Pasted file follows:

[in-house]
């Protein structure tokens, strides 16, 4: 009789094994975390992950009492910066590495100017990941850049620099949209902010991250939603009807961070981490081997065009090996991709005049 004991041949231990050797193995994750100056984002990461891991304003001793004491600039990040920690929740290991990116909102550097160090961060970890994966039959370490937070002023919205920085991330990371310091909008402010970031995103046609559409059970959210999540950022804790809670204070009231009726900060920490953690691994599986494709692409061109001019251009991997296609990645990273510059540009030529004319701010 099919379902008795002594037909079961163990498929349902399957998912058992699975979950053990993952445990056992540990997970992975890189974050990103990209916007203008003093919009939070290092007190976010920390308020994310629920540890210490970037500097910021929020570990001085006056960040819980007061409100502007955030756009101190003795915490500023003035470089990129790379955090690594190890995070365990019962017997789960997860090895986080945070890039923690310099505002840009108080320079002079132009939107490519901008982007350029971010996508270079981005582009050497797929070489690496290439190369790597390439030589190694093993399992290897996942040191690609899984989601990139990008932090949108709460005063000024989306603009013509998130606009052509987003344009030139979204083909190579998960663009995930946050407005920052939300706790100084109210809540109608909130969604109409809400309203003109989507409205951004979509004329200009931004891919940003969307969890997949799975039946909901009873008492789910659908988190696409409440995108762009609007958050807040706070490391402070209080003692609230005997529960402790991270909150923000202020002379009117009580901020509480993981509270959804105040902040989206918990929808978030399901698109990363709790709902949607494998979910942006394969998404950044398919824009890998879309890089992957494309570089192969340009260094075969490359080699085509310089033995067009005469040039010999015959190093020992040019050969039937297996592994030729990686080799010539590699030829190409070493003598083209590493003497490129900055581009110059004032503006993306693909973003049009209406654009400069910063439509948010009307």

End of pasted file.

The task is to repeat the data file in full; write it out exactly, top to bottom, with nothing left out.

[in-house]
């Protein structure tokens, strides 16, 4: 009789094994975390992950009492910066590495100017990941850049620099949209902010991250939603009807961070981490081997065009090996991709005049 004991041949231990050797193995994750100056984002990461891991304003001793004491600039990040920690929740290991990116909102550097160090961060970890994966039959370490937070002023919205920085991330990371310091909008402010970031995103046609559409059970959210999540950022804790809670204070009231009726900060920490953690691994599986494709692409061109001019251009991997296609990645990273510059540009030529004319701010 099919379902008795002594037909079961163990498929349902399957998912058992699975979950053990993952445990056992540990997970992975890189974050990103990209916007203008003093919009939070290092007190976010920390308020994310629920540890210490970037500097910021929020570990001085006056960040819980007061409100502007955030756009101190003795915490500023003035470089990129790379955090690594190890995070365990019962017997789960997860090895986080945070890039923690310099505002840009108080320079002079132009939107490519901008982007350029971010996508270079981005582009050497797929070489690496290439190369790597390439030589190694093993399992290897996942040191690609899984989601990139990008932090949108709460005063000024989306603009013509998130606009052509987003344009030139979204083909190579998960663009995930946050407005920052939300706790100084109210809540109608909130969604109409809400309203003109989507409205951004979509004329200009931004891919940003969307969890997949799975039946909901009873008492789910659908988190696409409440995108762009609007958050807040706070490391402070209080003692609230005997529960402790991270909150923000202020002379009117009580901020509480993981509270959804105040902040989206918990929808978030399901698109990363709790709902949607494998979910942006394969998404950044398919824009890998879309890089992957494309570089192969340009260094075969490359080699085509310089033995067009005469040039010999015959190093020992040019050969039937297996592994030729990686080799010539590699030829190409070493003598083209590493003497490129900055581009110059004032503006993306693909973003049009209406654009400069910063439509948010009307």